From a procurement perspective, more equal competition – or the creation of a more ‘level playing field’ – should ensure good or better value for money, for example by buying direct from farmers. The key point is that any procurement process must focus on identifying the qualities of the products that are desired by the public sector (for example, ‘organic’, or nutritious). In addition, the city is also looking for the ‘added value’ of buying direct from farmers and is doing this by linking the provision of food to education. They have introduced innovative procurement criteria whereby whoever wins the contract must be willing to provide learning sessions for school children – either on the farm, or online. The idea is to give more children more insight into what it is like to be a farmer. This can also be linked to teaching materials, for example cooking classes, history, biology, maths. In Denmark, all children aged 13-14 take cookery classes in school time.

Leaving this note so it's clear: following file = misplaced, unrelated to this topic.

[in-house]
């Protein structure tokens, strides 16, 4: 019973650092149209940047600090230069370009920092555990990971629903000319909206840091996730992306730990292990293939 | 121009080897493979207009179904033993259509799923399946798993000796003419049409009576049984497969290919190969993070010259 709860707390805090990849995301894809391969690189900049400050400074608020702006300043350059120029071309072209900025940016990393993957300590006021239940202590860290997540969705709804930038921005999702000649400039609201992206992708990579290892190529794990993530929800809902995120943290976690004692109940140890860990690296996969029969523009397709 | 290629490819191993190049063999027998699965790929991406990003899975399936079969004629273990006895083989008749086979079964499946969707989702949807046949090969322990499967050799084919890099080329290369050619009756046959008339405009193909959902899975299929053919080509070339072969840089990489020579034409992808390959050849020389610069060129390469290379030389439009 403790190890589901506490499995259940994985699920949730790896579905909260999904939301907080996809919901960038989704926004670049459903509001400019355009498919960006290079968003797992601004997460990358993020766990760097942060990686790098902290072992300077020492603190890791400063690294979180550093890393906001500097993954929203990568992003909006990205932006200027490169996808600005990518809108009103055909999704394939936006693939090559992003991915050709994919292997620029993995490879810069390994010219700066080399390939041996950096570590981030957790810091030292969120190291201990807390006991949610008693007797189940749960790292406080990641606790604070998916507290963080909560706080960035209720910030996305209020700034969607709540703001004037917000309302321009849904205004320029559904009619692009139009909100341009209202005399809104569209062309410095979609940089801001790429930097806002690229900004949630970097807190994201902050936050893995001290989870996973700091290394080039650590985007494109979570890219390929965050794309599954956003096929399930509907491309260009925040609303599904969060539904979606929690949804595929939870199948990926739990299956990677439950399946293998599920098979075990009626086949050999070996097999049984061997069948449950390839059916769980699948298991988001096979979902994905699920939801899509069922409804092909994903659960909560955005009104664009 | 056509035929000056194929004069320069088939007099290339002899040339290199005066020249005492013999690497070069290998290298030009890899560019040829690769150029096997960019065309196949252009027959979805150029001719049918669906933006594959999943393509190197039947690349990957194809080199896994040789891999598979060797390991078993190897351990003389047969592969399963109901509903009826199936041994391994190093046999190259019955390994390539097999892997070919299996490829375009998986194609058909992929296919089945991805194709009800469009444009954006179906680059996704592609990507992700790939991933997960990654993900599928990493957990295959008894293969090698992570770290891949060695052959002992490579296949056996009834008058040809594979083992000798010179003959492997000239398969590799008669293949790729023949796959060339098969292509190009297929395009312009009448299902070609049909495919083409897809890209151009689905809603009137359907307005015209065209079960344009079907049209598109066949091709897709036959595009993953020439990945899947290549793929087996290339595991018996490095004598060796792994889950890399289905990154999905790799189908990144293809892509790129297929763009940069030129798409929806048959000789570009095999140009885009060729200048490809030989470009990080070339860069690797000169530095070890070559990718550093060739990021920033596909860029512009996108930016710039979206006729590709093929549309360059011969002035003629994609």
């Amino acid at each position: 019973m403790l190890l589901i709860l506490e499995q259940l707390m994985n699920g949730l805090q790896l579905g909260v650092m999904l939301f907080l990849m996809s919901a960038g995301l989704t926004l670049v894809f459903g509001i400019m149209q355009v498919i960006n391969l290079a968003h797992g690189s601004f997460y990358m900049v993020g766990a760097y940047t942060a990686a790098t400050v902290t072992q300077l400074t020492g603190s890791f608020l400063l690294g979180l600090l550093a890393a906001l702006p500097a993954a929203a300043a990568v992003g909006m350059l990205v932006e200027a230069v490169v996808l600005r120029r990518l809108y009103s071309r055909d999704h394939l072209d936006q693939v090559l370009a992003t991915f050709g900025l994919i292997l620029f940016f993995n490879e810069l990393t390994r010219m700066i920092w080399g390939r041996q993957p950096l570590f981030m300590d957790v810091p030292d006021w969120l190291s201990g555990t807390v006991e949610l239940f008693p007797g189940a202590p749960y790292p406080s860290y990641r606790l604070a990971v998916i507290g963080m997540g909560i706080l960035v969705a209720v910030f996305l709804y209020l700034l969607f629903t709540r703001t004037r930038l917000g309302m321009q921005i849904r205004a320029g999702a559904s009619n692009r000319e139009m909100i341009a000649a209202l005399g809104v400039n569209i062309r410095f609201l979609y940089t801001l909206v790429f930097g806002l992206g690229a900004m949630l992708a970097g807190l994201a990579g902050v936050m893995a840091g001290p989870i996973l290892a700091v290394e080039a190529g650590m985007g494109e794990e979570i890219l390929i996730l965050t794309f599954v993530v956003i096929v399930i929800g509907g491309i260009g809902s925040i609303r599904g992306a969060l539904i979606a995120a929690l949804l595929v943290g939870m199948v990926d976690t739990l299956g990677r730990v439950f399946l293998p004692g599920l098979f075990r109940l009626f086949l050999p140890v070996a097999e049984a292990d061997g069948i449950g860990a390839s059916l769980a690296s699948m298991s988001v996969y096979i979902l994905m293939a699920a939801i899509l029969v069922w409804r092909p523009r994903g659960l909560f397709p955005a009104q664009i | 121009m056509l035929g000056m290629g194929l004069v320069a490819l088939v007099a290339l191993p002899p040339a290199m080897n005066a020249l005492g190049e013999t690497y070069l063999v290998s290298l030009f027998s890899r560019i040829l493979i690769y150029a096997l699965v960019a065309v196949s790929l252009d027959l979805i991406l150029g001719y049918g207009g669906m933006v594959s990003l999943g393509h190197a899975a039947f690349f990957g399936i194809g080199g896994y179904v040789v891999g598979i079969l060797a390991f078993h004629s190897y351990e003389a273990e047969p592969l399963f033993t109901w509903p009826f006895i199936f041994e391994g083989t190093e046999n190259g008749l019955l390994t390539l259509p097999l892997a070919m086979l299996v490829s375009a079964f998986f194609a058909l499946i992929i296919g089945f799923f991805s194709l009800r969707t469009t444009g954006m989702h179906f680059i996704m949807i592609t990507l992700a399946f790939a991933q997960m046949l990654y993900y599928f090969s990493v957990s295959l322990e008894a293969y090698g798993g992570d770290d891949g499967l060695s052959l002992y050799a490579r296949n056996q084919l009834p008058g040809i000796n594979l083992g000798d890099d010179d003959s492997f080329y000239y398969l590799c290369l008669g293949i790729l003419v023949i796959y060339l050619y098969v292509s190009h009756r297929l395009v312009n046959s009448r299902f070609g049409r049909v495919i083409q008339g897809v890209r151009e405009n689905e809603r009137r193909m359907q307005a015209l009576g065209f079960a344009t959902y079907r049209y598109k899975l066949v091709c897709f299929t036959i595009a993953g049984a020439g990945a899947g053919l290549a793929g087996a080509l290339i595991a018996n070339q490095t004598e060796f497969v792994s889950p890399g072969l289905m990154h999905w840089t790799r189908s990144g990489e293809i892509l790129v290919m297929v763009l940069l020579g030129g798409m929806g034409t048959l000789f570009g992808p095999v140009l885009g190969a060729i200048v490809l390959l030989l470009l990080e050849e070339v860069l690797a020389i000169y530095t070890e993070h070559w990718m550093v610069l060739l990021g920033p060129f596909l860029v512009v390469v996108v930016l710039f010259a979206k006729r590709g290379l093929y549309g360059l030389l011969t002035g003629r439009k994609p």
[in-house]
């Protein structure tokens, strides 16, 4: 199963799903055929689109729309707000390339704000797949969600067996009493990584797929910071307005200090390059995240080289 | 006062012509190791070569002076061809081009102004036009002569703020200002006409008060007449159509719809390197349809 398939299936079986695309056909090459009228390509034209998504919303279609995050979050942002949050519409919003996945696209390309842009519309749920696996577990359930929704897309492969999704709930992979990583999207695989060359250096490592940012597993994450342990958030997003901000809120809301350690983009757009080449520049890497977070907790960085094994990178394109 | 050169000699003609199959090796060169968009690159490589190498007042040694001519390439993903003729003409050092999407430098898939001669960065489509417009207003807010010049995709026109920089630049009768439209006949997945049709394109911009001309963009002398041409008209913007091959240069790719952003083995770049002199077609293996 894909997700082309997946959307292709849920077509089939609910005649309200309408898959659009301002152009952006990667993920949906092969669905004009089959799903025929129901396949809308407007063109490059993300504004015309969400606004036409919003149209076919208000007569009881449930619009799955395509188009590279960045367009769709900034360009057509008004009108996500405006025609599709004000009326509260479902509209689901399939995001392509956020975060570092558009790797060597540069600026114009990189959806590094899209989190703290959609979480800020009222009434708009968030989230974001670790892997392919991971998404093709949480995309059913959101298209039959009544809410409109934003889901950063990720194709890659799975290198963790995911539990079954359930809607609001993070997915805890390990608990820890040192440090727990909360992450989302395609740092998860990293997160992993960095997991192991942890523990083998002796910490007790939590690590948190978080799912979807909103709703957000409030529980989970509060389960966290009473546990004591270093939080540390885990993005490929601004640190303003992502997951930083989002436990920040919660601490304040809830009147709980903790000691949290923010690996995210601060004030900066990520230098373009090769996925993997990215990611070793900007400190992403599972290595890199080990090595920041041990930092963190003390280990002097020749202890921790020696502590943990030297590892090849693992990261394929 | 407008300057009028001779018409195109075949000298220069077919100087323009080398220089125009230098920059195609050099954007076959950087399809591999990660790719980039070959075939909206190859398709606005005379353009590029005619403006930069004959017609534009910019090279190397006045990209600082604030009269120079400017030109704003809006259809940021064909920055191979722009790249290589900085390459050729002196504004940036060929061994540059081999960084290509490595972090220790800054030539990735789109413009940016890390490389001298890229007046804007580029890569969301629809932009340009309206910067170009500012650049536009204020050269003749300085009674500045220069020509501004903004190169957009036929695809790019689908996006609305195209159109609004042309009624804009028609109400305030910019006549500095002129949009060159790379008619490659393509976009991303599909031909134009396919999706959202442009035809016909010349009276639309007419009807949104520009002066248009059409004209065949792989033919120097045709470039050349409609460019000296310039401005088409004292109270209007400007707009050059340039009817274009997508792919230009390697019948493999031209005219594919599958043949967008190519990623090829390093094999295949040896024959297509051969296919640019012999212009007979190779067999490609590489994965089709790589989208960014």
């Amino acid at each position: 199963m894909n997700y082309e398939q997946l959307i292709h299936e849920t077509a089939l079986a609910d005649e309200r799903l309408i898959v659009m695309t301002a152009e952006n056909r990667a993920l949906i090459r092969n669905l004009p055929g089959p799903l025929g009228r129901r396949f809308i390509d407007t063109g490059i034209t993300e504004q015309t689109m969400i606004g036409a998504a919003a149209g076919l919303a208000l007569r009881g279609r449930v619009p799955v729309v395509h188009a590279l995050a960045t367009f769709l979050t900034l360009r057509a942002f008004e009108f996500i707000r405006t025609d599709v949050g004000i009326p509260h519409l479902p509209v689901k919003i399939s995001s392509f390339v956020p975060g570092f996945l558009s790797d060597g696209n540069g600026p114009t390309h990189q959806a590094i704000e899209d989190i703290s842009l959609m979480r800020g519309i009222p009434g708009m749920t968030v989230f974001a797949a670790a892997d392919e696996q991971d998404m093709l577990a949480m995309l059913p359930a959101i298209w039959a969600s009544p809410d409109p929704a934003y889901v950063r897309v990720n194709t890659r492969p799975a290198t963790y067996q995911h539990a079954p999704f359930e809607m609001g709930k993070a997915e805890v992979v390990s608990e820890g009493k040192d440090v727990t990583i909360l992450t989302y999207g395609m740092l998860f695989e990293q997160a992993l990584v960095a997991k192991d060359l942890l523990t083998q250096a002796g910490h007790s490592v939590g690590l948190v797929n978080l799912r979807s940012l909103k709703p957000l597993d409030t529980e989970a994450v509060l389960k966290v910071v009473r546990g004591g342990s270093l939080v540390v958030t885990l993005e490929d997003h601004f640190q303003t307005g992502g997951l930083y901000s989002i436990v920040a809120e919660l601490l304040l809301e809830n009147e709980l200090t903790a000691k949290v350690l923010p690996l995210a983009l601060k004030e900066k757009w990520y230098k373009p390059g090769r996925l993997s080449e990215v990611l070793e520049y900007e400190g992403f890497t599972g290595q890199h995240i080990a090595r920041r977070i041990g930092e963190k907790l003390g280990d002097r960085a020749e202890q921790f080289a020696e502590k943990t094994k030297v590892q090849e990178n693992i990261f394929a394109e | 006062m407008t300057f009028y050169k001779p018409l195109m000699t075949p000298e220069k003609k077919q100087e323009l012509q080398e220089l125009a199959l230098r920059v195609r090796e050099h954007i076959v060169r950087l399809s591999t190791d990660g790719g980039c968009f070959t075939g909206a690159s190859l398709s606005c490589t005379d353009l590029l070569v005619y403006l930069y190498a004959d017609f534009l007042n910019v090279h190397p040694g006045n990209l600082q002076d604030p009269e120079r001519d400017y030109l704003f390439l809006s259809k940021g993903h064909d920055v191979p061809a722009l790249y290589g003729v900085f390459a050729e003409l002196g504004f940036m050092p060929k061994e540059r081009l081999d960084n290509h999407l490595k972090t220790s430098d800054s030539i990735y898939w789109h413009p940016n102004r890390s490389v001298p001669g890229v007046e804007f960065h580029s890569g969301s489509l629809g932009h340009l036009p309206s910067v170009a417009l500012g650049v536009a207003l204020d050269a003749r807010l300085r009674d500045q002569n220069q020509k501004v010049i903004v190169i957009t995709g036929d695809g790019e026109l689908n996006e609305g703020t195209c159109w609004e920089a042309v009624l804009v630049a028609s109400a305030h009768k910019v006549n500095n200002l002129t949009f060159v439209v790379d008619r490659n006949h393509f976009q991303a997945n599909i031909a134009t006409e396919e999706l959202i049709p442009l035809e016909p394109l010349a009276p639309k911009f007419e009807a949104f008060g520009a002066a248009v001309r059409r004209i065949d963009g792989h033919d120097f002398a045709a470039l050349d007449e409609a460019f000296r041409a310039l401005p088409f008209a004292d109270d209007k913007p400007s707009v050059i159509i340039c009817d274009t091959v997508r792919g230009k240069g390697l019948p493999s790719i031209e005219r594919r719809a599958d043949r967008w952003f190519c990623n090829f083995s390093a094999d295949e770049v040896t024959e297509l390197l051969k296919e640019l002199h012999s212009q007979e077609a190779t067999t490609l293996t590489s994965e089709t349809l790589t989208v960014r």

What are the main challenges?
Small-scale farmers are not always able to supply the correct quantity and quality of product for the public sector – this is the reason why it is important to consider whether contracts can be broken down into smaller lots. Also, the public sector may not offer particularly good payment terms (e.g. late payment). There is often a demand for products to be washed and not all small farmers have access to machines for this. Transport can also be a problem, which is one reason why farmers may prefer to sell to a wholesaler who will collect and deliver their produce.
Another issue is that small farmers are often not able to demonstrate their green credentials in a way which is the right format for public sector procurement. They often do not have time or capacity to even consider this, as they need to focus on the farming itself. On the other hand, larger producers and big food companies or wholesalers do have the capacity to invest in recognised certification, labelling etc.